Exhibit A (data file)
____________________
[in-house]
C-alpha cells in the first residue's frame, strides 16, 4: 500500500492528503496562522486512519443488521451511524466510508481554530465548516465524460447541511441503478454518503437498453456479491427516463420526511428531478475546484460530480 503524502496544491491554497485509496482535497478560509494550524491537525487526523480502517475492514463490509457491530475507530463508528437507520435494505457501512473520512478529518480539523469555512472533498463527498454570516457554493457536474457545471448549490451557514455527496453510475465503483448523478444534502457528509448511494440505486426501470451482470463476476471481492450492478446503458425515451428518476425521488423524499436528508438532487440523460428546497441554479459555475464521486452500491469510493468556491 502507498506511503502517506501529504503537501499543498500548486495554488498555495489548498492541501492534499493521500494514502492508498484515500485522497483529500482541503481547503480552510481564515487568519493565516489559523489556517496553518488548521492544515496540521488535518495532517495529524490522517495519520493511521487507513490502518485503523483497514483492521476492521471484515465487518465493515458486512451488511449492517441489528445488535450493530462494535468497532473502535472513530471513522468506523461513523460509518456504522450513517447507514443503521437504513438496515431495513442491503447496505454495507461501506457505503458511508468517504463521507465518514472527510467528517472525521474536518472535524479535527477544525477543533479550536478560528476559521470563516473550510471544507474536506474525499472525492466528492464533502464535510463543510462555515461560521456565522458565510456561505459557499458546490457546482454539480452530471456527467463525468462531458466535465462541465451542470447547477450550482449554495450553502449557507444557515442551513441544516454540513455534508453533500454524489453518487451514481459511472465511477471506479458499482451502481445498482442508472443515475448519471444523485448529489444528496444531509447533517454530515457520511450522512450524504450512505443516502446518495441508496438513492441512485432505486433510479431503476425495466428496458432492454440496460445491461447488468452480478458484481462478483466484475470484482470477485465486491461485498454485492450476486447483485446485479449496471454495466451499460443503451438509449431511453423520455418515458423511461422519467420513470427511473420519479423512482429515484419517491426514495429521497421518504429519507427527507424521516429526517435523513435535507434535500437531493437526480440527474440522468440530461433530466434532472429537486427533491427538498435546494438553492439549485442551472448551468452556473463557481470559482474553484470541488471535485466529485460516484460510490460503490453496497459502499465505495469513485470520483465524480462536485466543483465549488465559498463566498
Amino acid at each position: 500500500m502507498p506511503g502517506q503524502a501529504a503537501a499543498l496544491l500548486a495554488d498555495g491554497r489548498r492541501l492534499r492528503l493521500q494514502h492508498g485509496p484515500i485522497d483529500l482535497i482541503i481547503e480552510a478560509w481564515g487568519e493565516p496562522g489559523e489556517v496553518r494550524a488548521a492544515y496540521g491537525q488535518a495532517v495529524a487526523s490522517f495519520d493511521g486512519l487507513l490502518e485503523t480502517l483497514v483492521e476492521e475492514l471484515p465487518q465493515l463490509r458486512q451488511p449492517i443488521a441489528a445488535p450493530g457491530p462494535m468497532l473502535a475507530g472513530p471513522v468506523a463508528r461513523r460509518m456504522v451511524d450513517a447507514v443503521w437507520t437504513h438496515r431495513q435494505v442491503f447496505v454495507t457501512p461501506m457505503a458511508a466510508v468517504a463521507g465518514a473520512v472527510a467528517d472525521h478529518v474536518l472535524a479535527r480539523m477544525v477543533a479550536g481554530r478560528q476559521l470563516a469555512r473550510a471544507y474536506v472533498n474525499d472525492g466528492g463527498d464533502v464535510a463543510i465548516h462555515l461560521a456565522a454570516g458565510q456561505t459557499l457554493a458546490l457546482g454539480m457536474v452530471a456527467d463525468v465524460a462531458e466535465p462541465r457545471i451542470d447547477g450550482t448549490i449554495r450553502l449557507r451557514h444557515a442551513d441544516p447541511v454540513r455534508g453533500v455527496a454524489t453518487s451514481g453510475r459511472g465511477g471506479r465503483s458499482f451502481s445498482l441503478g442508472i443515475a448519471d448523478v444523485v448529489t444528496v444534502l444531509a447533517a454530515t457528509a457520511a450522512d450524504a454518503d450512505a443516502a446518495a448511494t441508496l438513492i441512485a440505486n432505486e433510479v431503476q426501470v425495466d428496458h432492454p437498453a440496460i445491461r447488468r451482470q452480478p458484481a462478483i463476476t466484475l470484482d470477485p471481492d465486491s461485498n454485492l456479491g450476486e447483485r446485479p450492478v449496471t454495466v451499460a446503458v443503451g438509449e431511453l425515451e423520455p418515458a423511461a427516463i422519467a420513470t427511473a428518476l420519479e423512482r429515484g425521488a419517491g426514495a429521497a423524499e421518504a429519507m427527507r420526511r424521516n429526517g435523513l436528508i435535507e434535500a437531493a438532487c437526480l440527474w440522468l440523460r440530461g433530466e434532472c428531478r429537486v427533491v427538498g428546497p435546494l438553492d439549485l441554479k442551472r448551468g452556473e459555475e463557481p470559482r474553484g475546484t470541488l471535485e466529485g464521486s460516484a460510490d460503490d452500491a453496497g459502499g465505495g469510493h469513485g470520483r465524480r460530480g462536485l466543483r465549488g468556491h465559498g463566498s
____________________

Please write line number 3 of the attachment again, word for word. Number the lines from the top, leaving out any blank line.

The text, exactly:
Amino acid at each position: 500500500m502507498p506511503g502517506q503524502a501529504a503537501a499543498l496544491l500548486a495554488d498555495g491554497r489548498r492541501l492534499r492528503l493521500q494514502h492508498g485509496p484515500i485522497d483529500l482535497i482541503i481547503e480552510a478560509w481564515g487568519e493565516p496562522g489559523e489556517v496553518r494550524a488548521a492544515y496540521g491537525q488535518a495532517v495529524a487526523s490522517f495519520d493511521g486512519l487507513l490502518e485503523t480502517l483497514v483492521e476492521e475492514l471484515p465487518q465493515l463490509r458486512q451488511p449492517i443488521a441489528a445488535p450493530g457491530p462494535m468497532l473502535a475507530g472513530p471513522v468506523a463508528r461513523r460509518m456504522v451511524d450513517a447507514v443503521w437507520t437504513h438496515r431495513q435494505v442491503f447496505v454495507t457501512p461501506m457505503a458511508a466510508v468517504a463521507g465518514a473520512v472527510a467528517d472525521h478529518v474536518l472535524a479535527r480539523m477544525v477543533a479550536g481554530r478560528q476559521l470563516a469555512r473550510a471544507y474536506v472533498n474525499d472525492g466528492g463527498d464533502v464535510a463543510i465548516h462555515l461560521a456565522a454570516g458565510q456561505t459557499l457554493a458546490l457546482g454539480m457536474v452530471a456527467d463525468v465524460a462531458e466535465p462541465r457545471i451542470d447547477g450550482t448549490i449554495r450553502l449557507r451557514h444557515a442551513d441544516p447541511v454540513r455534508g453533500v455527496a454524489t453518487s451514481g453510475r459511472g465511477g471506479r465503483s458499482f451502481s445498482l441503478g442508472i443515475a448519471d448523478v444523485v448529489t444528496v444534502l444531509a447533517a454530515t457528509a457520511a450522512d450524504a454518503d450512505a443516502a446518495a448511494t441508496l438513492i441512485a440505486n432505486e433510479v431503476q426501470v425495466d428496458h432492454p437498453a440496460i445491461r447488468r451482470q452480478p458484481a462478483i463476476t466484475l470484482d470477485p471481492d465486491s461485498n454485492l456479491g450476486e447483485r446485479p450492478v449496471t454495466v451499460a446503458v443503451g438509449e431511453l425515451e423520455p418515458a423511461a427516463i422519467a420513470t427511473a428518476l420519479e423512482r429515484g425521488a419517491g426514495a429521497a423524499e421518504a429519507m427527507r420526511r424521516n429526517g435523513l436528508i435535507e434535500a437531493a438532487c437526480l440527474w440522468l440523460r440530461g433530466e434532472c428531478r429537486v427533491v427538498g428546497p435546494l438553492d439549485l441554479k442551472r448551468g452556473e459555475e463557481p470559482r474553484g475546484t470541488l471535485e466529485g464521486s460516484a460510490d460503490d452500491a453496497g459502499g465505495g469510493h469513485g470520483r465524480r460530480g462536485l466543483r465549488g468556491h465559498g463566498s